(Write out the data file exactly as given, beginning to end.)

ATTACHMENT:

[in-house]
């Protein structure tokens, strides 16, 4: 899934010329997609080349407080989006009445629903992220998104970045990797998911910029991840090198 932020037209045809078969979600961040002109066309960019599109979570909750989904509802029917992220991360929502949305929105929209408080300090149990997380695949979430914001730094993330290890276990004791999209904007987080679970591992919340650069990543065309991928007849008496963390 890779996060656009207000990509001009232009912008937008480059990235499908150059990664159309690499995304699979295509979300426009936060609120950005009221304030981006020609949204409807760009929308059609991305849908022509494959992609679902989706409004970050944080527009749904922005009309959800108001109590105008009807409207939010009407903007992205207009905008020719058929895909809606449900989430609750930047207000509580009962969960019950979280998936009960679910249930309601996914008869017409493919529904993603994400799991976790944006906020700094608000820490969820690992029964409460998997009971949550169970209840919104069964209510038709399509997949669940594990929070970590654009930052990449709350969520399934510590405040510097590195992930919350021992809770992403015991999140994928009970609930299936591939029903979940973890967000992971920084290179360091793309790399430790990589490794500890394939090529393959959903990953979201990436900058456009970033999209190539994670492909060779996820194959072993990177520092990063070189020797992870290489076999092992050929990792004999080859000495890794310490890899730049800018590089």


[in-house]
């Protein structure tokens, strides 16, 4: 899934010329997609080349407080989006009445629903992220998104970045990797998911910029991840090198 932020037209045809078969979600961040002109066309960019599109979570909750989904509802029917992220991360929502949305929105929209408080300090149990997380695949979430914001730094993330290890276990004791999209904007987080679970591992919340650069990543065309991928007849008496963390 890779996060656009207000990509001009232009912008937008480059990235499908150059990664159309690499995304699979295509979300426009936060609120950005009221304030981006020609949204409807760009929308059609991305849908022509494959992609679902989706409004970050944080527009749904922005009309959800108001109590105008009807409207939010009407903007992205207009905008020719058929895909809606449900989430609750930047207000509580009962969960019950979280998936009960679910249930309601996914008869017409493919529904993603994400799991976790944006906020700094608000820490969820690992029964409460998997009971949550169970209840919104069964209510038709399509997949669940594990929070970590654009930052990449709350969520399934510590405040510097590195992930919350021992809770992403015991999140994928009970609930299936591939029903979940973890967000992971920084290179360091793309790399430790990589490794500890394939090529393959959903990953979201990436900058456009970033999209190539994670492909060779996820194959072993990177520092990063070189020797992870290489076999092992050929990792004999080859000495890794310490890899730049800018590089």